What I mean by fine alignment is, after you put your horns on as close to "center" as possible. The true center of the servo horn might be at pulse width of 1525 instead of theoretical 1500...

Kai
09-02-2009, 10:59 PM
Thanks very much or the reply! I've started assembly and I'm having a ball. Fingers are sore from all the small screws... but enjoying it.

I do have a further question tho. I've gotten to the SSC-32 portion of the assembly and I notice a couple of points where the posted instructions differ from what I actually have.

I note for example that I have 2 x cables with a connector for the battery pack and a switch inline.

I also have 2 x battery packs. But the instructions seem to indicate only one of those cables being plugged into the SSC-32 and make no mention of mounting the battery pack at all.

Do I use both battery packs? Do I cable both into the power in point on the SSC-32?

They also show a switch wired into the 9v board power cable that is not present in the 9v cable I have.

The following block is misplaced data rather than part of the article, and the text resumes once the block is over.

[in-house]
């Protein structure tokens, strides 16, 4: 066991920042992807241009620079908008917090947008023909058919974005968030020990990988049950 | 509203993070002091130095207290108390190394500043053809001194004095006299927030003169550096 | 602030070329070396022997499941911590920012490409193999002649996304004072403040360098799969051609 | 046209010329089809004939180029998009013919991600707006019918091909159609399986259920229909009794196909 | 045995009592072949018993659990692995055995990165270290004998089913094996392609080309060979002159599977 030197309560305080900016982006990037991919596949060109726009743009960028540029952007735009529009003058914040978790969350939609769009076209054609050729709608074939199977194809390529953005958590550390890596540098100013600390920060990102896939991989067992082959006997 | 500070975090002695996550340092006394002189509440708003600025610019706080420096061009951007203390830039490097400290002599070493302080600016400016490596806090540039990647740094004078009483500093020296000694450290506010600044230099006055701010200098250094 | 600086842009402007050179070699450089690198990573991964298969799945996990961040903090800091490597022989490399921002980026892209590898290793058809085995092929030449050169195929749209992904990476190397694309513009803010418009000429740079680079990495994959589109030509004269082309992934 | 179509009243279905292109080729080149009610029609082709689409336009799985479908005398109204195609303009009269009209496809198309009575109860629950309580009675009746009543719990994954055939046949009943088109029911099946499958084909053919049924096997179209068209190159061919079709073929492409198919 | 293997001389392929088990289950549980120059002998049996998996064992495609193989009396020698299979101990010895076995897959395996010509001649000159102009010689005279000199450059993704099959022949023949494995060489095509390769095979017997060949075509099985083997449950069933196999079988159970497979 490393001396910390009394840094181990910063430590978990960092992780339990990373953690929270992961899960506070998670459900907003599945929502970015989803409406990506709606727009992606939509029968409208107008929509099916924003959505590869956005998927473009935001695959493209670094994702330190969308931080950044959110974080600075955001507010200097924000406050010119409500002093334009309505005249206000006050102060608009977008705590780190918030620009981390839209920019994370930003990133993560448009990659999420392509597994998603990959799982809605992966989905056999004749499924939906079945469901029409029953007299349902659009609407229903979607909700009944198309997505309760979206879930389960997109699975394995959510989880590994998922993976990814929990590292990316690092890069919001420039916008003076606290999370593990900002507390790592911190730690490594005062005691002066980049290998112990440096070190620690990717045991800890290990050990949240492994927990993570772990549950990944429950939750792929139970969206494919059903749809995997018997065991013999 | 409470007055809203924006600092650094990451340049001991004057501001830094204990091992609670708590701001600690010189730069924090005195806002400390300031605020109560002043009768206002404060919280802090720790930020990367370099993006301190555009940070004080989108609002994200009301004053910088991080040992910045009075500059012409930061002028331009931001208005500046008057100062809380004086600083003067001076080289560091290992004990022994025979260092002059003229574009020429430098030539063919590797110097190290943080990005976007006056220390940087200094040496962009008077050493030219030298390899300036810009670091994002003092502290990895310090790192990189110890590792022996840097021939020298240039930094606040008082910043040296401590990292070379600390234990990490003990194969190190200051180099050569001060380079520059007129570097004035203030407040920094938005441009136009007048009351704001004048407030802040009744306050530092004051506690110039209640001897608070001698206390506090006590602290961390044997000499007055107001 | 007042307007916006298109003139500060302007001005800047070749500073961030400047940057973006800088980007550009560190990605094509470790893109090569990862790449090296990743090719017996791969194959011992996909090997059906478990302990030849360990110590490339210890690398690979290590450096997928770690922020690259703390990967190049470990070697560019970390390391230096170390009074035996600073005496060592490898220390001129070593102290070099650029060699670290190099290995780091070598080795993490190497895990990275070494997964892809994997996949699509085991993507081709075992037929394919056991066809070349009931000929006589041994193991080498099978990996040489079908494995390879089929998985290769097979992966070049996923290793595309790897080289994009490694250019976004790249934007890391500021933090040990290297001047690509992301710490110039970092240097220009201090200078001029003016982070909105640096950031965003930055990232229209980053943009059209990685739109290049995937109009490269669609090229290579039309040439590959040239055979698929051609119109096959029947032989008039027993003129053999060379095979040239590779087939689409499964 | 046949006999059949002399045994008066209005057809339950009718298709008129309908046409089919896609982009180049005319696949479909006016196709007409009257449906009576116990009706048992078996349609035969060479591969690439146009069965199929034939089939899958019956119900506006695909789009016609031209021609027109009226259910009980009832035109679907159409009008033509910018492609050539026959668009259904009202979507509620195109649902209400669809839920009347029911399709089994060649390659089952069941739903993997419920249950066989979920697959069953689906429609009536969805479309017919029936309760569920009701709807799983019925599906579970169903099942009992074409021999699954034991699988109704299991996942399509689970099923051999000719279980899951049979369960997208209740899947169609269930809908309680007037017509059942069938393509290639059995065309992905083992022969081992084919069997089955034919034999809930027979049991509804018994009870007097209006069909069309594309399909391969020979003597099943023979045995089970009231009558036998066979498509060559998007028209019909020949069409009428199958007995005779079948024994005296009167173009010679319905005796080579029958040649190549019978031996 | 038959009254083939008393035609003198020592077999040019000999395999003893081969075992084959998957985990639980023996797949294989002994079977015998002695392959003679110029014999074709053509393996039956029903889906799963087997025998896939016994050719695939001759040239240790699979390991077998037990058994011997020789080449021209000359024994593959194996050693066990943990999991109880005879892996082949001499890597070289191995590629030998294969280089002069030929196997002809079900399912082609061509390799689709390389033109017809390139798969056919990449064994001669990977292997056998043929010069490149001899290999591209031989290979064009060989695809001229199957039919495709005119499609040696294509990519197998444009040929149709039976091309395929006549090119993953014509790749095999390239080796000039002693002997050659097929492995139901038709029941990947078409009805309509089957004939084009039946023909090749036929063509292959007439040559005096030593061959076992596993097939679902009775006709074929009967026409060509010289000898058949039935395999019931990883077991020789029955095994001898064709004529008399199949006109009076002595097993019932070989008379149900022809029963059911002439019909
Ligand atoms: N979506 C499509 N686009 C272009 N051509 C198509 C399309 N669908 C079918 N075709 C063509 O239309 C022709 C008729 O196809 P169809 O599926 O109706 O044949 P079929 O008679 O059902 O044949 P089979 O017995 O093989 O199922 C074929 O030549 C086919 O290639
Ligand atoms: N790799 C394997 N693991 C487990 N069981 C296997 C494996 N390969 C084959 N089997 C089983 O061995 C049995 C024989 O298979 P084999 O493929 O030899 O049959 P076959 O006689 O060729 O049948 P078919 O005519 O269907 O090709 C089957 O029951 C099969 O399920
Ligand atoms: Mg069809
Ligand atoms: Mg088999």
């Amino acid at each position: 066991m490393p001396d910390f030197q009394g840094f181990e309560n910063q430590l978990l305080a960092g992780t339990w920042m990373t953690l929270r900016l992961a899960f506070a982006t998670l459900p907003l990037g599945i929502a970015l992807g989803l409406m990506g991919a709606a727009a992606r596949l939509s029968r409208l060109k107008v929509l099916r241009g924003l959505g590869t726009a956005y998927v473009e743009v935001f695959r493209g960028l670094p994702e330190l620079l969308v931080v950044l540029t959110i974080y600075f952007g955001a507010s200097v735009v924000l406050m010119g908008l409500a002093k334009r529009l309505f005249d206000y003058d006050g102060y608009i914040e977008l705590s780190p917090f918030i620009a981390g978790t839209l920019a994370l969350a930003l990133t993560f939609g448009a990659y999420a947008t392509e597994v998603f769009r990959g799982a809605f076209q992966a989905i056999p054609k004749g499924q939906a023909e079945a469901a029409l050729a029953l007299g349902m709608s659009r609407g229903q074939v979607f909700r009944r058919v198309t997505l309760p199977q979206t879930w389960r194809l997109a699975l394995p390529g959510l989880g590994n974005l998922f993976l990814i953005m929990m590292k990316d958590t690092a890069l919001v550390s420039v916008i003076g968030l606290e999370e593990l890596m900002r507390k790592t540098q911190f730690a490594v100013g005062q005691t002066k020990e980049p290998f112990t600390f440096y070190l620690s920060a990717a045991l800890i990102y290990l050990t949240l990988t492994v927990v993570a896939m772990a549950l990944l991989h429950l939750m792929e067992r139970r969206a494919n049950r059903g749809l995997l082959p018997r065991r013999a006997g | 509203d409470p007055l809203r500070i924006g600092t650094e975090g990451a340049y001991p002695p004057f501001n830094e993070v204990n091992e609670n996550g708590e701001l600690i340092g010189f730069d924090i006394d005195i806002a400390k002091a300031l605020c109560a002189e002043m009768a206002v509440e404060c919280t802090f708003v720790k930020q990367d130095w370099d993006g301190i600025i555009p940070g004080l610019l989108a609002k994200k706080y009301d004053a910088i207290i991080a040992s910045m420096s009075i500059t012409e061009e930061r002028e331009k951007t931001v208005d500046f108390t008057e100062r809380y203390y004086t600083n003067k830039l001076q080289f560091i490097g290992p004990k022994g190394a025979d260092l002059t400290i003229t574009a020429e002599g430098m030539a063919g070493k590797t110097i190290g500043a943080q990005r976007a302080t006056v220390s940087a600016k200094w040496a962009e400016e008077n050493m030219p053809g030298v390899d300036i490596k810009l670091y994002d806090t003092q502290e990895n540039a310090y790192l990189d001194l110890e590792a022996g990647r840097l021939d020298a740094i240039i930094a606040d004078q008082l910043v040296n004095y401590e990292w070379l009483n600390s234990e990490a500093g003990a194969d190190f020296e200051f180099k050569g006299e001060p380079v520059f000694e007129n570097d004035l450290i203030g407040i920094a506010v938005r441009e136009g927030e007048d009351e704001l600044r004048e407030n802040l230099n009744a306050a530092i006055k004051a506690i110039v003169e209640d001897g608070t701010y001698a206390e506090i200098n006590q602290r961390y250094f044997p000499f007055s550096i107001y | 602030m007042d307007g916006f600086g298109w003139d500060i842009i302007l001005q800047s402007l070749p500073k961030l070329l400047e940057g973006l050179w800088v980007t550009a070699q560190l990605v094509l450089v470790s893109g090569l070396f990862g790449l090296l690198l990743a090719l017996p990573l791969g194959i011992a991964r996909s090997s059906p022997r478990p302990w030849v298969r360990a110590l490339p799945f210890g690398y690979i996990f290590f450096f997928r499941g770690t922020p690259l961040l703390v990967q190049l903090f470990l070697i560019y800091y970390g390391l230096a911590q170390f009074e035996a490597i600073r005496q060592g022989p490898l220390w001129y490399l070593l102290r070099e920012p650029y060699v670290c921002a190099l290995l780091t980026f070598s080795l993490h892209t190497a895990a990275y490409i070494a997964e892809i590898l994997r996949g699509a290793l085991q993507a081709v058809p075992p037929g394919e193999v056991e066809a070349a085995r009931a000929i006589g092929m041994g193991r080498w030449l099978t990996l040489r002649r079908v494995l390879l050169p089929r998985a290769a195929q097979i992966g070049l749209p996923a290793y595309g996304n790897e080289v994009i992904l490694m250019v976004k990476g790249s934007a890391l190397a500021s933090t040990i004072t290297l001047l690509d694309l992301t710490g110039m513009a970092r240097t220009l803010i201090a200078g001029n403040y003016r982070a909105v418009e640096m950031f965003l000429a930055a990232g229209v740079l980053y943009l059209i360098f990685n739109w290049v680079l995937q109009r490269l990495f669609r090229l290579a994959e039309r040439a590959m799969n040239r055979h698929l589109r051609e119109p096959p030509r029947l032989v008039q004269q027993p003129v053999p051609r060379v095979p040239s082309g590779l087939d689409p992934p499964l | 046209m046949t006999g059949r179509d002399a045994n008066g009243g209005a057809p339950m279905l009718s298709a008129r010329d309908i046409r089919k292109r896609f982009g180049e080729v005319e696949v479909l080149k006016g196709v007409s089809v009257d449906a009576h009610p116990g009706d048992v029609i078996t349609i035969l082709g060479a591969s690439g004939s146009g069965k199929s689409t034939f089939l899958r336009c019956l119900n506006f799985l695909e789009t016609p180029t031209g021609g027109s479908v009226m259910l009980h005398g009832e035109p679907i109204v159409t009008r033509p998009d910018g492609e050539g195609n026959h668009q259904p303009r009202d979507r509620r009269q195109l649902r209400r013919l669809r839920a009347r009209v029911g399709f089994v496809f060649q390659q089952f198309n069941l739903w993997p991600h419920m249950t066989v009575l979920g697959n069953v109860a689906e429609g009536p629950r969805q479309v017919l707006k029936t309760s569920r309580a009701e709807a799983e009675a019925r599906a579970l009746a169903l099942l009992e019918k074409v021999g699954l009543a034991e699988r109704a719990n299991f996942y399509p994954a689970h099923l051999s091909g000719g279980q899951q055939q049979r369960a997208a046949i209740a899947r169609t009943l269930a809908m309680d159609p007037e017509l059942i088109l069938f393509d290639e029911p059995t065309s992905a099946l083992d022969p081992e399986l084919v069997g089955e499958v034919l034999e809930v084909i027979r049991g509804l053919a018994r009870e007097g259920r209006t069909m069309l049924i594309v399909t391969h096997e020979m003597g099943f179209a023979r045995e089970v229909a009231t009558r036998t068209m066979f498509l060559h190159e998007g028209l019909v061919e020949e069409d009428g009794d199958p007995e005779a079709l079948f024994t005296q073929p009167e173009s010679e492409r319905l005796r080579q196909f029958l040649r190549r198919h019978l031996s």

Actually now that I think about it I also got 2 x 9v cables as well. I assume I don't need the second as the bot board feeds off the power feed from the SSC-32?

Thanks in advance.

Kai

DresnerRobotics
09-03-2009, 08:46 AM
You've got a couple options there:

You can power the logic (make sure to set the jumpers to isolate Vin and Vlogic) separately using the 2nd 6v nimh battery, or you can use the 9v connector and power it via 9v battery.

For servo power, use the 6v battery pack of course. If you choose to power logic with a 9v battery, you have the option of using the 2nd battery pack as a spare, or wiring it in parallel for double the runtime.

We ship the kit with 2 batteries for these reasons.